Note: You need to set Internet Explorer as default and verify the problem is fixed. If you prefer a different browser, you can set it as default later.

Import a Registry Key

When resetting the web settings doesn’t help, you’ll need to recreate the corrupt key. The easiest way to do this is by exporting the key from another computer. To save exporting it from another computer, download this registry key exported from my computer. Right click on the link and choose Save target as then double click on it to run it.

If you prefer to use a key from a computer you have access to, follow these instructions to export the registry key:

  1. Press Windows key + R to open the Run command
  2. In the Open box, type regedit, and then click OK.
  3. Browse to the following registry key:
  4. On the File menu select Export.
  5. Type in a filename and Save.
  6. Close the Registry Editor.

Copy the *.reg file to the other computer and double-click on the .reg file. Ok the dialogs to update the registry.

These instructions are the same as found in the Microsoft article Hyperlinks are not working in Outlook (MSKB 310049).

You need to restart Windows for the change to take effect.

Set Program Access in Control Panel

Windows XP and Vista allow you to control program defaults through Control Panel. If the above methods fail, use this method to set the default browser. In Windows XP, go to Add and Remove Programs, Set Program Access and Defaults. In “Choose a default web browser”, check on the “Internet Explorer” option and click the OK button. In Vista, access the Default Programs applet from the Start menu or Control panel. Click on the “Set program access and computer defaults” (last option) then expand Custom. In “Choose a default web browser”, check on the “Internet Explorer” option and click the OK button.

Users Solutions

tgrf makes this suggestion as one possible cause and solution:

I am using Outlook in Office 2010, Windows 7, and IE8. I just fixed this problem when trying to set up my junk mail filter. Click on any email header. Select Junk mail menu, then Junk mail options. Clear the check mark at Disable links and other functionality in phishing messages.

Junk Filter menu

I can’t vouch for this solution (as I haven’t experienced the restrictions error with Outlook 2010) but its painless and easy to try. Links are disabled by default for all users. The restrictions error is typically caused by browser settings.

Alan’s Solution

Alan has this suggestion:

I found that re-installing Google Chrome or FireFox and setting it as the default, the hyperlinks worked. I then went to Internet Explorer and set it as the default browser. I again checked the hyperlinks, and again they worked. I then un-installed Google Chrome and have had no problems since. Hopefully this will work for others as well.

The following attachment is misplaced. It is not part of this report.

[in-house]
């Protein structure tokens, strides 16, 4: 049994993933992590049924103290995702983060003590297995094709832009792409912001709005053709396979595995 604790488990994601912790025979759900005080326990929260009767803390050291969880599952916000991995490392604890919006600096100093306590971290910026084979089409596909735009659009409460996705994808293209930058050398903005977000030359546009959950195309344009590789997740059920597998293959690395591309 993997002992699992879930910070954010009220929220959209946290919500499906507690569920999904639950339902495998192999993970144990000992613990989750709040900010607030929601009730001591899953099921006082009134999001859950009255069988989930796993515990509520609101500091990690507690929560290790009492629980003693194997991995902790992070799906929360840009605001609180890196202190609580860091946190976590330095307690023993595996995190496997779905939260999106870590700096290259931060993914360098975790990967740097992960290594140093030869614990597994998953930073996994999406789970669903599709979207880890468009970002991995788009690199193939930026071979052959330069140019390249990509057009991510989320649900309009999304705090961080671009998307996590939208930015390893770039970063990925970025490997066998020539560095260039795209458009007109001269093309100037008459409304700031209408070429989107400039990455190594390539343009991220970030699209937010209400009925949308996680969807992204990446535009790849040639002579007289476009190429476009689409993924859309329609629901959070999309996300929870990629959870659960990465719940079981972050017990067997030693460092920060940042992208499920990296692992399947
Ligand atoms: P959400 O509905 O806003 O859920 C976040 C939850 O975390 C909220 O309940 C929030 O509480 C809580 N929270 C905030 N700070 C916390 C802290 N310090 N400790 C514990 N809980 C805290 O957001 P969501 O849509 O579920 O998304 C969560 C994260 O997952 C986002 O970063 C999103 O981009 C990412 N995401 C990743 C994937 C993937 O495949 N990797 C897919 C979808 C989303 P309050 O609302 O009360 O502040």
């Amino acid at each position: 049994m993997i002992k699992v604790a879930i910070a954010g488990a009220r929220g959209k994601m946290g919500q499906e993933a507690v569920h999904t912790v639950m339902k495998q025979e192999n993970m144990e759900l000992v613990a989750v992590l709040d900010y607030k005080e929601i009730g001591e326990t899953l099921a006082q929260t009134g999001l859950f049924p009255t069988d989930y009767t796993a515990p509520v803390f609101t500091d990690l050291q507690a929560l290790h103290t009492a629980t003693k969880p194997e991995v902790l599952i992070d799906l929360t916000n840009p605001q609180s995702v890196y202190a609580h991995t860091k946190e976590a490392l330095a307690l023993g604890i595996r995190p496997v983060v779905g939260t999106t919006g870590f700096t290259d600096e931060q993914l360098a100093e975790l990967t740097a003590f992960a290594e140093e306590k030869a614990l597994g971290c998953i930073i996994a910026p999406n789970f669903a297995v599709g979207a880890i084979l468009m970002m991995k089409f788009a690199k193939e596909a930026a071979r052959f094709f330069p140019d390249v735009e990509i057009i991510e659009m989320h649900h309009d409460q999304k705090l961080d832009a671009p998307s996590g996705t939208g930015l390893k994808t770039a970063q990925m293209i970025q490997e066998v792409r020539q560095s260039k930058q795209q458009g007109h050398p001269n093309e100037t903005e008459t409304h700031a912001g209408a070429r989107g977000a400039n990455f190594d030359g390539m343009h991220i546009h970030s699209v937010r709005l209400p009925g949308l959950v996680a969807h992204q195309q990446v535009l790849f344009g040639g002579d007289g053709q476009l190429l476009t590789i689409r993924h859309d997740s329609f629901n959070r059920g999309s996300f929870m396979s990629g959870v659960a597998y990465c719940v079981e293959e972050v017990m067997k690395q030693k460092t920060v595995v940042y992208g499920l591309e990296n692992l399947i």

While I haven’t tested Alan’s solution, it’s logical that it will work. Possibly the most common cause is because users uninstall Firefox or Chrome while either is set as default and setting IE as default before uninstalling would prevent the problem. If Alan’s solution doesn’t work, make sure Chrome is not running when you set IE as the default browser.

From Greg Chapman: “This is IMPORTANT – Close Chrome and make sure it isn’t running in Task Manager because even when you close it, it can remain running. Open IE and reset it as default.”

Other Causes

There are several other causes of this error. In most cases, they do not affect hyperlinks in Outlook. If you found this page searching for the error message, check out the following pages. Note that if you receive this error on a computer at work, you should contact your administrator, they may want access to applications restricted for security reasons.

Empty Securetemp

This solution suggested by Lain should not cause the restriction error message, however, it’s not harmful (and can be beneficial for other reasons) so I’m going to include it here. If it works, it doesn’t have to make sense to me and if it doesn’t work, you cleaned some old files off your hard drive. It’s a win-win either way.

DELETE everything in the outlooksecuretempfolder
C:\Documents and Settings\USER ID\Local Settings\Temporary Internet Files\OLK###
now all working :o)

This path is for Outlook 2003 under on Windows 7/8 & Vista. See Outlook SecureTemp Files Folder for more information and steps needed to find the folder.

Written by

Diane Poremsky
A Microsoft Outlook Most Valuable Professional (MVP) since 1999, Diane is the author of several books, including Outlook 2013 Absolute Beginners Book. She also created video training CDs and online training classes for Microsoft Outlook. You can find her helping people online in Outlook Forums as well as in the Microsoft Answers and TechNet forums.